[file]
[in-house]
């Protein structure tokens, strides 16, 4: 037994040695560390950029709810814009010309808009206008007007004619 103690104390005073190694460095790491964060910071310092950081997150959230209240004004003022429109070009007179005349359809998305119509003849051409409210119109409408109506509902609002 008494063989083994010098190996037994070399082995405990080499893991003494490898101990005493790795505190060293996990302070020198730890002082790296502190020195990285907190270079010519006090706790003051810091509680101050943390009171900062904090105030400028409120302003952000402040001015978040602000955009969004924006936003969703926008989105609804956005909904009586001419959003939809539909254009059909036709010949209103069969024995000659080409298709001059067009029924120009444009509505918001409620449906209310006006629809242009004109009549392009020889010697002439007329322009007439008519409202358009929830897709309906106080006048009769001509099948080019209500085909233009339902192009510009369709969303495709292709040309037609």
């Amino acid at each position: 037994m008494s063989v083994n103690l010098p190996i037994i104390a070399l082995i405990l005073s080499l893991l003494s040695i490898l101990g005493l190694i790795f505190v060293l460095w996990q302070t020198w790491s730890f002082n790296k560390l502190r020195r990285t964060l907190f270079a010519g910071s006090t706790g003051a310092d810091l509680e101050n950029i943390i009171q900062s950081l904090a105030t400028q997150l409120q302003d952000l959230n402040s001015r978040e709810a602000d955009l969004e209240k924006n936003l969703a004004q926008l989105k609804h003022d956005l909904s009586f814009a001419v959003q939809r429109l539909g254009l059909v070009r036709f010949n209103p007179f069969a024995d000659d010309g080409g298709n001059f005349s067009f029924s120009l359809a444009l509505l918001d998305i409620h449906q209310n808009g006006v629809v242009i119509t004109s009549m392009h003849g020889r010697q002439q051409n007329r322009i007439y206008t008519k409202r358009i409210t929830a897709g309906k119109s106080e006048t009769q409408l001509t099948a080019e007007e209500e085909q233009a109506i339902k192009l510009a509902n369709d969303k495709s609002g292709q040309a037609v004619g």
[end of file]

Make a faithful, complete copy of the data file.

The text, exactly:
[in-house]
């Protein structure tokens, strides 16, 4: 037994040695560390950029709810814009010309808009206008007007004619 103690104390005073190694460095790491964060910071310092950081997150959230209240004004003022429109070009007179005349359809998305119509003849051409409210119109409408109506509902609002 008494063989083994010098190996037994070399082995405990080499893991003494490898101990005493790795505190060293996990302070020198730890002082790296502190020195990285907190270079010519006090706790003051810091509680101050943390009171900062904090105030400028409120302003952000402040001015978040602000955009969004924006936003969703926008989105609804956005909904009586001419959003939809539909254009059909036709010949209103069969024995000659080409298709001059067009029924120009444009509505918001409620449906209310006006629809242009004109009549392009020889010697002439007329322009007439008519409202358009929830897709309906106080006048009769001509099948080019209500085909233009339902192009510009369709969303495709292709040309037609």
């Amino acid at each position: 037994m008494s063989v083994n103690l010098p190996i037994i104390a070399l082995i405990l005073s080499l893991l003494s040695i490898l101990g005493l190694i790795f505190v060293l460095w996990q302070t020198w790491s730890f002082n790296k560390l502190r020195r990285t964060l907190f270079a010519g910071s006090t706790g003051a310092d810091l509680e101050n950029i943390i009171q900062s950081l904090a105030t400028q997150l409120q302003d952000l959230n402040s001015r978040e709810a602000d955009l969004e209240k924006n936003l969703a004004q926008l989105k609804h003022d956005l909904s009586f814009a001419v959003q939809r429109l539909g254009l059909v070009r036709f010949n209103p007179f069969a024995d000659d010309g080409g298709n001059f005349s067009f029924s120009l359809a444009l509505l918001d998305i409620h449906q209310n808009g006006v629809v242009i119509t004109s009549m392009h003849g020889r010697q002439q051409n007329r322009i007439y206008t008519k409202r358009i409210t929830a897709g309906k119109s106080e006048t009769q409408l001509t099948a080019e007007e209500e085909q233009a109506i339902k192009l510009a509902n369709d969303k495709s609002g292709q040309a037609v004619g």